The Herald (South Africa)

Anguish as murderer ‘forgives’ accusers

- Lee-anne Butler

EMOTIONS ran high in the Port Elizabeth High Court yesterday when a gardener came face to face with the son and daughter of the woman he bludgeoned to death and said he was “sorry” for what had happened to her and that he forgave them for accusing him.

Themba Hemp, 48, who murdered 70-year-old Theescombe resident Hester van der Berg after he was let out of prison early, was then sentenced to life in prison by Judge Irma Schoeman.

“No innocent man would have approached us like he did. We thought he was going to ask our forgivenes­s, but instead he just said he forgives us for accusing him and hopes that we can now move on,” Van der Berg’s son, Bernaford, 42, said later.

“He [Hemp] said he was sorry and that he never meant for any of this to happen but not once did he admit to doing any of it.” Bernaford said the family had decided to forgive Hemp so they could move on with their lives.

During sentencing, Schoeman rebuked the Correction­al Services Department for releasing Hemp early.

He had only served 16 months of a 30-month sentence for house-breaking and theft, and murdered Van der Berg when, if he had served his whole sentence, he would instead still have been in prison. Hemp had a string of previous conviction­s.

Van der Berg’s daughter, Ronel Clark, 39, was reduced to tears when Hemp approached the devastated brother and sister, who have attended every court ap- pearance since the start of the trial in October, before sentencing.

“He said our mother was a good person. He looked remorseful. It even looked like he was feeling guilty as a tear dropped from his eye. It was the first time he had looked close to guilty,” Clark said.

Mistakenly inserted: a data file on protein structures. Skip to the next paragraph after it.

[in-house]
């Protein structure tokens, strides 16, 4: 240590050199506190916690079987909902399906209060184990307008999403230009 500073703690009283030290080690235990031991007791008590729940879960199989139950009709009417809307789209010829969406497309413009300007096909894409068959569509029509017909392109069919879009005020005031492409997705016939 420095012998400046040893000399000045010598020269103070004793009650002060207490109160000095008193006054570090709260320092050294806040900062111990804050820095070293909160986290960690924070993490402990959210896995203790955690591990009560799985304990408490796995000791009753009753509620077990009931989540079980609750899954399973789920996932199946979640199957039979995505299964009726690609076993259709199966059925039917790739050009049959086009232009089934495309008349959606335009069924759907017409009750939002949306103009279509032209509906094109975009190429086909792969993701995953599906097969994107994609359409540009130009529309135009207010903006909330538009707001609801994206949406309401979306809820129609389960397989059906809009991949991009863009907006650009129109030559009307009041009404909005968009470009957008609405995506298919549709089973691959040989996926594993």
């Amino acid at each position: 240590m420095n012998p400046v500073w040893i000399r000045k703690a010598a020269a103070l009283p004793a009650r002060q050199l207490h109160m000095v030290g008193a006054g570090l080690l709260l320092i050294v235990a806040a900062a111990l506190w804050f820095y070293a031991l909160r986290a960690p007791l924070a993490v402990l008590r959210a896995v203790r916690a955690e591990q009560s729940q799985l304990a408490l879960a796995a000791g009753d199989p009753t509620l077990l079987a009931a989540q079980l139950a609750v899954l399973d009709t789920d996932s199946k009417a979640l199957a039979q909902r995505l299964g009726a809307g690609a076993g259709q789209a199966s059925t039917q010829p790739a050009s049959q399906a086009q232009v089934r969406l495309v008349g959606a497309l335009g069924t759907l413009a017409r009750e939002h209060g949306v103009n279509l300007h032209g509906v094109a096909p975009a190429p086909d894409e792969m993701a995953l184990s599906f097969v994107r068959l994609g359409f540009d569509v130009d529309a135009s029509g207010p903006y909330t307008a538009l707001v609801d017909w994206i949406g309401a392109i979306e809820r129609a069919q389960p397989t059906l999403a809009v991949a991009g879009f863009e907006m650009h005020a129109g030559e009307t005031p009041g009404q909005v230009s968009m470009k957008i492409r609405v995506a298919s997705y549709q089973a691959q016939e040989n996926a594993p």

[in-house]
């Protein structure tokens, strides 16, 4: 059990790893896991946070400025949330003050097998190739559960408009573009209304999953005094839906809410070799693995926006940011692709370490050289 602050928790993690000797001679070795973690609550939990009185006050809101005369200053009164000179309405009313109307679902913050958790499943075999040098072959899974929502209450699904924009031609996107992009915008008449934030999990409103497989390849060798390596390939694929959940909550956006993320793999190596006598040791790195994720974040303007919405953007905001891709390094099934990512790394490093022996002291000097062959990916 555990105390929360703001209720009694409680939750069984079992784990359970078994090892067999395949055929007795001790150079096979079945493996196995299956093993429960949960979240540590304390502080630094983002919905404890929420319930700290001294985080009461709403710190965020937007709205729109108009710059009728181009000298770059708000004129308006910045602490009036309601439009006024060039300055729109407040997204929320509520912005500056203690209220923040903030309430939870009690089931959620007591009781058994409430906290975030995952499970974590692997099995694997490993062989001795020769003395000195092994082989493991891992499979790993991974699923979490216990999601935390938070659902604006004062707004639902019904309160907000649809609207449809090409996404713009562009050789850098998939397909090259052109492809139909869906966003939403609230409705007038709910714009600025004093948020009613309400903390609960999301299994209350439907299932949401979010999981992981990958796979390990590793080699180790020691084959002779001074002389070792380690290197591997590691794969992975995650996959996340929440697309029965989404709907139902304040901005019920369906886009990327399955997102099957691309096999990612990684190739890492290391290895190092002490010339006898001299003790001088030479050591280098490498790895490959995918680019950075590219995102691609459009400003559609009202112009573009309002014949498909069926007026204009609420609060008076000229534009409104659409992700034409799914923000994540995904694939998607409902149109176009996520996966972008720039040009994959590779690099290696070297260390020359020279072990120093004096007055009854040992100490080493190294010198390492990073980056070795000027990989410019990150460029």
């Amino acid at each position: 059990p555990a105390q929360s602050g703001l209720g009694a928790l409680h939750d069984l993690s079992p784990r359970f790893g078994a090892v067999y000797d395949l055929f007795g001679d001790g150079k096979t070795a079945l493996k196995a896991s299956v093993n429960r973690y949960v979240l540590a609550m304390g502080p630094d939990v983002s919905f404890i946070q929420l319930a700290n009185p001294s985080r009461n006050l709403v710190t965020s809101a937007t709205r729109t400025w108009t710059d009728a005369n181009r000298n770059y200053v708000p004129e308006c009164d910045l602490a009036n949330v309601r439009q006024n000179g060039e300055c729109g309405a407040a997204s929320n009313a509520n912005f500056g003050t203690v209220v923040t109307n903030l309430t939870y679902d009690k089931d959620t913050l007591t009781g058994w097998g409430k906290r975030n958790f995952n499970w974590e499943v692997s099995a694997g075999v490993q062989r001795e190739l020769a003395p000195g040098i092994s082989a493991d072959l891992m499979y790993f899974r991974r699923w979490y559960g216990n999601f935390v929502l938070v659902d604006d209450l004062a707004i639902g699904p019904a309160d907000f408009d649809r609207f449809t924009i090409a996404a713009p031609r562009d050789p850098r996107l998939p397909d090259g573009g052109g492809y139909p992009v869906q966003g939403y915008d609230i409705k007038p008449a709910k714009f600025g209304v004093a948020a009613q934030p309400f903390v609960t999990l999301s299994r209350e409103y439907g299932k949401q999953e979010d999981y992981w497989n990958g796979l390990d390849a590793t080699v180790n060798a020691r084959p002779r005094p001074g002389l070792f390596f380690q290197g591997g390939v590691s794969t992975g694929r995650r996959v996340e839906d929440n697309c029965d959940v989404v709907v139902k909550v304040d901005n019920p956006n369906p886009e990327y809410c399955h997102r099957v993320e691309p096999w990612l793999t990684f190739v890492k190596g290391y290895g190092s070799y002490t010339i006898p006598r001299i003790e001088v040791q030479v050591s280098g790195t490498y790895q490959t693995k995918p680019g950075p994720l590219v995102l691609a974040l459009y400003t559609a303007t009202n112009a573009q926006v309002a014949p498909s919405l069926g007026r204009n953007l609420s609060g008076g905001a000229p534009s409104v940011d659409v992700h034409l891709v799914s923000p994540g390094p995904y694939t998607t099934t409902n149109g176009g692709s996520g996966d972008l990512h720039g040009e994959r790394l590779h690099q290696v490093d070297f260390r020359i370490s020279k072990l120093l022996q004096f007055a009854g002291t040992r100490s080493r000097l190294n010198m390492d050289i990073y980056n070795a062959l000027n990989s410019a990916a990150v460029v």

Hemp, a father of four, had been employed by the family as a gardener for only a few months before he attacked Van der Berg on May 3 2011.

The family was dealt a double blow when Van der Berg’s husband, Basil, 75, suffered a heart attack after he found her body, and subsequent­ly died.

Hemp was sentenced to life in prison for murder and 15 years for robbery with aggravatin­g circumstan­ces.

There were no mitigating factors to prevent Hemp receiving the maximum sentences on both counts.

Schoeman said that despite overwhelmi­ng evidence against him, he had maintained his innocence throughout the trial and claimed he was in Worcester at the time of the murder. However, cellphone records proved he was still in Port Elizabeth when the crimes were committed.

Hemp assaulted Van der Berg with a hammer or similar blunt object, before stealing items. She died at the scene.

Hemp had been in a position of trust and was employed by the family as a gardener for R500 a week. They had also provided him with accommodat­ion.

Schoeman described the family as close-knit and said Bernaford had testified that they had in fact lost two parents as a result of the murder.

The judge said the brutal nature of the murder indicated that Hemp was “cold, cruel and calculatin­g”.

Bernaford said Schoeman had been brilliant and fair during the trial.

“We are really grateful because we had the best team working on this case.

“The judge together with DetectiveS­ergeant Paul Roelofse of the Kabega Park police station and [state] Advocate Andre Canary have all been excellent.”

Advocate Robin O’Brien appeared for the defence.

 ?? Picture: EUGENE COETZEE ?? FACE TO FACE: Themba Hemp, 48, speaks to Bernaford van der Berg and Ronel Clark, in court
Picture: EUGENE COETZEE FACE TO FACE: Themba Hemp, 48, speaks to Bernaford van der Berg and Ronel Clark, in court

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